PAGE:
>> Kyle Simpson: I just got myself one step ahead cuz our next step is going to be to generalize this where I can start out with a list of values.

[00:02:51] But I wasn't supposed to do the map so early. So, my fault. Apologies. Does this one, perhaps, make more sense? This expression of it where we're not doing a slice off the array but we do need an initial value. So here's how I produce my initial value. This'll work exactly the same way if I pop this out, drop this in, still gonna end up with 181.

[00:03:17] Fundamentally, we ended up with one extra function call there cuz we made a function call for a zero. When in reality, we don't even actually need that. We know the properties of our problem are that the initial value really could just start out as the beginning of the list.

[00:03:37]
>> Speaker 4: And more than one function call because it also does another iteration. You call foo and then there's an. Anyway, that alphabet function call-
>> Kyle Simpson: All right, I'll take your word for it rather than going down the rabbit trail. I've probably already confused everybody enough, so I apologize.

[00:03:52] [LAUGH]
>> Kyle Simpson: Anymore questions about the reduce? Did on the livestream, on the chat did we answer those questions about the difference in solution?
>> Speaker 5: They're saying good there.
>> Kyle Simpson: Okay.
>> Kyle Simpson: Some people are saying that their browser may not have the ES6 features turned on. So if your browser doesn't have the ability to do the dot, dot, dot, take that part out and just put a bracket around that list and it'll work the same way.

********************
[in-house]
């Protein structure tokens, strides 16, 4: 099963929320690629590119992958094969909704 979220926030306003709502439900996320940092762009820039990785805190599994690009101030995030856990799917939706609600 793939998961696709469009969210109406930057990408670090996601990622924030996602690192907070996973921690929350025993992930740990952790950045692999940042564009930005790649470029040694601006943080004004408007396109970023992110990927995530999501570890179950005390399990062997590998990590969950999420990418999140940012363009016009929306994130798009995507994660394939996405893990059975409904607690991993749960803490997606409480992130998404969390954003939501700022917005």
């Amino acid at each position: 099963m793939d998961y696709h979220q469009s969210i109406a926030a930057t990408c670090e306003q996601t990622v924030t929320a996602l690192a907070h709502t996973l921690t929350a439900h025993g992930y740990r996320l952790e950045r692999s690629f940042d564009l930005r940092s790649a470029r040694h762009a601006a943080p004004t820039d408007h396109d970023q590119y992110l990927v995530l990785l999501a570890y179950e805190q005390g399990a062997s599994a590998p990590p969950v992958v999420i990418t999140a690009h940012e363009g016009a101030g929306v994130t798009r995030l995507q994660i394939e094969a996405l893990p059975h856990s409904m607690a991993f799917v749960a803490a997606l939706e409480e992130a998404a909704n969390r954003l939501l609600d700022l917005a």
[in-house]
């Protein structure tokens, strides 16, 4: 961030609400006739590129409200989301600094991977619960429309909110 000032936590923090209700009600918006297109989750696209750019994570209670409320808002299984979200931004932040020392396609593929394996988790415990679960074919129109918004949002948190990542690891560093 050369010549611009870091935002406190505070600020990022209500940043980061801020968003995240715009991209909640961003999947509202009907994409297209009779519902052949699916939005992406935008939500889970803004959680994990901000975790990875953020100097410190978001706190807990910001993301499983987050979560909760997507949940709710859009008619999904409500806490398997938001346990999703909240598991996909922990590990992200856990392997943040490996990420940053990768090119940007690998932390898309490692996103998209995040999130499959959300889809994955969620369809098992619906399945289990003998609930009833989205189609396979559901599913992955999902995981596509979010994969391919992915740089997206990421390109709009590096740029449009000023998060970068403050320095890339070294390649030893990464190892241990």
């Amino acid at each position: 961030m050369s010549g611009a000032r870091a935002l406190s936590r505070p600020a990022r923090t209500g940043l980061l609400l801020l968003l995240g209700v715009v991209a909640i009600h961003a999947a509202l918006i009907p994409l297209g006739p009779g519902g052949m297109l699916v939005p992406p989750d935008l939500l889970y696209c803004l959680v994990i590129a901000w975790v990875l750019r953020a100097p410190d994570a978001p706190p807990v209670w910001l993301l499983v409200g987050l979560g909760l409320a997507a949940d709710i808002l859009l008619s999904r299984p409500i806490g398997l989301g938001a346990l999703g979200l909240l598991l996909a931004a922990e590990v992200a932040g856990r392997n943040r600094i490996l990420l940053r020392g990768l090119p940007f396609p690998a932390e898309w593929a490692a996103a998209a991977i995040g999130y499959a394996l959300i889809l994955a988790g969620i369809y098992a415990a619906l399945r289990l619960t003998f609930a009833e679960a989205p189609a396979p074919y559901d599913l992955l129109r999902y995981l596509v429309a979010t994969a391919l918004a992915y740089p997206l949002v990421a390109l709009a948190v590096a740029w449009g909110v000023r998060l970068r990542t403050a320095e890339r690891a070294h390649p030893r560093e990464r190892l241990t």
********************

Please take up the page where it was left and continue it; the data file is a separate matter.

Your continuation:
[00:04:35]
>> Kyle Simpson: Okay.
>> Kyle Simpson: All right, so now, we get to where I was gonna talk about map. I just did it too early. So now, if I start out with a list of functions, that's great. But if I start out with a list of values, and I want to pump those things into an add in, add in is expecting a list of functions, not a list of values.

[00:05:01] So if I started out with a list of 10, 42, 56, and 73, how do I make that into a list of functions?
>> Speaker 4: Map them to the foo?
>> Kyle Simpson: I map it with foo. [LAUGH] You see why foo is a suitable predicate for us? Look at the foo function.

[00:05:20] What does it do?
>> Kyle Simpson: It receives a value and it transforms that value by what? Wrapping it in a closed over function. That's a valid transformation for a value. It's to wrap it in a function that produces that volume. So that's why foo is a suitable transformation predicate for us.

[00:05:40] So, we would now have, at the end of that, an array of functions. So, that value, could be passed into add m. And that's where I was actually trying to go earlier.
>> Kyle Simpson: Okay? That's a suitable array. And because that's an array, we can either take that dot-dot-dot off or leave that one there if we want to and simply spread that array out.

[00:06:12] Either way.
>> Kyle Simpson: You're not always gonna be control, in control of all the signatures, of all the functions you work with. So part of the point that I'm trying to make here is that there are facilities available to us to make the adaptations between different signatures.